Appeal of town permit settled out of court
By Greg Elias
Two Williston neighborhoods – one long-established, the other not yet built – have settled their legal dispute through mediation, clearing the way for a new senior housing subdivision.
Pinecrest Village and the developer of Balsam Circle reached an out-of-court settlement, according to papers filed Aug. 28 in Vermont Environmental Court. Terms of the agreement were not disclosed.
The court requires parties to an appeal to attempt mediation before a trial is held.
In May, the homeowners association for Pinecrest Village appealed a decision by the Williston Development Review Board giving preliminary approval for Balsam Circle. The board has since granted final approval.
No details about the settlement were available. Balsam Circle developer Russell Barone said a nondisclosure agreement was part of the settlement. “It’s settled, resolved, and now the parties can move forward,” he said.
The project still needs an Act 250 state land-use permit before construction can begin. Barone said he hopes to obtain that permit in time to break ground before winter.
The dispute concerned access to the new subdivision. Pinecrest Village representatives complained during the approval process that plans for Balsam Circle called for an access road that crossed their common land.
After the appeal was filed, Pinecrest Village lawyer Vincent Paradis told the Observer that the neighborhood association appealed the DRB’s preliminary approval because the town improperly allowed Balsam Circle to use Pinecrest Village’s private road and set a speed limit of 25 mph on it. The board’s final approval omitted the speed limit requirement.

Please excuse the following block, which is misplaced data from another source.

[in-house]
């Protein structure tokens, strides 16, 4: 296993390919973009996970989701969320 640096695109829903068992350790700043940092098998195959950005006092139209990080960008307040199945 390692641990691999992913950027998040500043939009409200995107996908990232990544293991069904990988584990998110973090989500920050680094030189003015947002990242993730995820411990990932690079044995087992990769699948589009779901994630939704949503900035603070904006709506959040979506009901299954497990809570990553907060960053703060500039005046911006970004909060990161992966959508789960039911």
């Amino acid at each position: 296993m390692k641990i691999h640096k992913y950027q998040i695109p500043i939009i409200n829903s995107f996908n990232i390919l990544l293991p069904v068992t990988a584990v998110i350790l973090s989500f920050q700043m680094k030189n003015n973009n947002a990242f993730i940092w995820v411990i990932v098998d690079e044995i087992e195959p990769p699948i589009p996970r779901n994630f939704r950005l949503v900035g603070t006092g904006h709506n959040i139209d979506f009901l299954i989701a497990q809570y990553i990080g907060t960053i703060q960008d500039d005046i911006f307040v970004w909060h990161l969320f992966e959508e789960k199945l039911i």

The settlement brings to a close a rancorous town review of Balsam Circle, which will have 14 units. The dwellings will be age restricted to those 55 and older.
Former Williston Selectboard member Herb Goodrich, who owns the land between Taft Corners and Williston Village where the subdivision will be located, filed a permit application in October 2004.
During the review process, Pinecrest Village expressed concerns about the development’s impact on their neighborhood. They said Balsam Circle’s access road crossed their property and complained the new subdivision would create traffic problems on Timothy Way, the road that connects Pinecrest Village to U.S. 2.
The Development Review Board initially rejected a permit for Balsam Circle, reasoning that it needed an emergency road and that such a road was not included in plans. The board later determined that Pinecrest Village had an emergency road that Balsam Circle could share and approved the project.
But then a town inspection of the road revealed it was not passable for emergency vehicles. D.K. Johnston, Williston’s zoning administrator, issued a notice of violation that alleged the road did not comply with conditions in Pinecrest Village’s original subdivision permit.
Pinecrest Village appealed. Lawyers for the town and Pinecrest Village continue to negotiate, said Williston Town Manager Rick McGuire.